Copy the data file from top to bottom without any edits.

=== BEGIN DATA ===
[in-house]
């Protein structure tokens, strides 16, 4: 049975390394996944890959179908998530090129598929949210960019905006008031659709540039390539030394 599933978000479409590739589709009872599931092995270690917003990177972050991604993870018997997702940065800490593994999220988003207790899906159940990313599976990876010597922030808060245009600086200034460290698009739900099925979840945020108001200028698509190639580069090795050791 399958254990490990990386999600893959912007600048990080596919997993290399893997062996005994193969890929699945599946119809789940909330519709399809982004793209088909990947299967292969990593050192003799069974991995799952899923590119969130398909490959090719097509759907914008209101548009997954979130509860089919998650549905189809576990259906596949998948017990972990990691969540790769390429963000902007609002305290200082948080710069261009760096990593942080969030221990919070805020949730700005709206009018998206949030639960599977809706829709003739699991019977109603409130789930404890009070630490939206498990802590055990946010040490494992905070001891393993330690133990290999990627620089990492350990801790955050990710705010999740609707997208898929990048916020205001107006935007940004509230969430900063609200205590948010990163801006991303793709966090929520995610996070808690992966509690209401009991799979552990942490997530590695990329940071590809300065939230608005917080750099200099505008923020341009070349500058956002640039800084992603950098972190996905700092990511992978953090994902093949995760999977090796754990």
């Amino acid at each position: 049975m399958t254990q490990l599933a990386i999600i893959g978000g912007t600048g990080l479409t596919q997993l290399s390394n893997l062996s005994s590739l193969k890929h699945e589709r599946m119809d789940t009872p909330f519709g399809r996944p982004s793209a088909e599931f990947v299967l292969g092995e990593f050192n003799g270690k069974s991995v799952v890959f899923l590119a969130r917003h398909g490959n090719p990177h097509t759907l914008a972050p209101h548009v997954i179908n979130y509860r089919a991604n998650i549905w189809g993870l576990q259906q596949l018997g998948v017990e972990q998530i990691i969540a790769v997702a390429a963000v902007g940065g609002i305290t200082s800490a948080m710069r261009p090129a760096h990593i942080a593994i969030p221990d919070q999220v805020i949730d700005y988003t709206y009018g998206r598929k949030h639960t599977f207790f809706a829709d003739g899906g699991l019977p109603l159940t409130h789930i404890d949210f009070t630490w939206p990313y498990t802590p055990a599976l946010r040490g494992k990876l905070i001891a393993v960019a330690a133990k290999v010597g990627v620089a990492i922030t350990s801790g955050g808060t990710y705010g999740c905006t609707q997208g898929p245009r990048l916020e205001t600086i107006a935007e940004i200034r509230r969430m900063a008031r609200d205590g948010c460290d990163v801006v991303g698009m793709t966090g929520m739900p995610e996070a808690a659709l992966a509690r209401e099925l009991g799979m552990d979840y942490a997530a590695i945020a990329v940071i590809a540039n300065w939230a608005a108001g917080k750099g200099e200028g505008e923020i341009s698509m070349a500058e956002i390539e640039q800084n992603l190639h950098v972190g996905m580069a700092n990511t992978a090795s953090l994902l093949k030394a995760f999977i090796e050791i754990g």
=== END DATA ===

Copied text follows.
[in-house]
């Protein structure tokens, strides 16, 4: 049975390394996944890959179908998530090129598929949210960019905006008031659709540039390539030394 599933978000479409590739589709009872599931092995270690917003990177972050991604993870018997997702940065800490593994999220988003207790899906159940990313599976990876010597922030808060245009600086200034460290698009739900099925979840945020108001200028698509190639580069090795050791 399958254990490990990386999600893959912007600048990080596919997993290399893997062996005994193969890929699945599946119809789940909330519709399809982004793209088909990947299967292969990593050192003799069974991995799952899923590119969130398909490959090719097509759907914008209101548009997954979130509860089919998650549905189809576990259906596949998948017990972990990691969540790769390429963000902007609002305290200082948080710069261009760096990593942080969030221990919070805020949730700005709206009018998206949030639960599977809706829709003739699991019977109603409130789930404890009070630490939206498990802590055990946010040490494992905070001891393993330690133990290999990627620089990492350990801790955050990710705010999740609707997208898929990048916020205001107006935007940004509230969430900063609200205590948010990163801006991303793709966090929520995610996070808690992966509690209401009991799979552990942490997530590695990329940071590809300065939230608005917080750099200099505008923020341009070349500058956002640039800084992603950098972190996905700092990511992978953090994902093949995760999977090796754990």
């Amino acid at each position: 049975m399958t254990q490990l599933a990386i999600i893959g978000g912007t600048g990080l479409t596919q997993l290399s390394n893997l062996s005994s590739l193969k890929h699945e589709r599946m119809d789940t009872p909330f519709g399809r996944p982004s793209a088909e599931f990947v299967l292969g092995e990593f050192n003799g270690k069974s991995v799952v890959f899923l590119a969130r917003h398909g490959n090719p990177h097509t759907l914008a972050p209101h548009v997954i179908n979130y509860r089919a991604n998650i549905w189809g993870l576990q259906q596949l018997g998948v017990e972990q998530i990691i969540a790769v997702a390429a963000v902007g940065g609002i305290t200082s800490a948080m710069r261009p090129a760096h990593i942080a593994i969030p221990d919070q999220v805020i949730d700005y988003t709206y009018g998206r598929k949030h639960t599977f207790f809706a829709d003739g899906g699991l019977p109603l159940t409130h789930i404890d949210f009070t630490w939206p990313y498990t802590p055990a599976l946010r040490g494992k990876l905070i001891a393993v960019a330690a133990k290999v010597g990627v620089a990492i922030t350990s801790g955050g808060t990710y705010g999740c905006t609707q997208g898929p245009r990048l916020e205001t600086i107006a935007e940004i200034r509230r969430m900063a008031r609200d205590g948010c460290d990163v801006v991303g698009m793709t966090g929520m739900p995610e996070a808690a659709l992966a509690r209401e099925l009991g799979m552990d979840y942490a997530a590695i945020a990329v940071i590809a540039n300065w939230a608005a108001g917080k750099g200099e200028g505008e923020i341009s698509m070349a500058e956002i390539e640039q800084n992603l190639h950098v972190g996905m580069a700092n990511t992978a090795s953090l994902l093949k030394a995760f999977i090796e050791i754990g």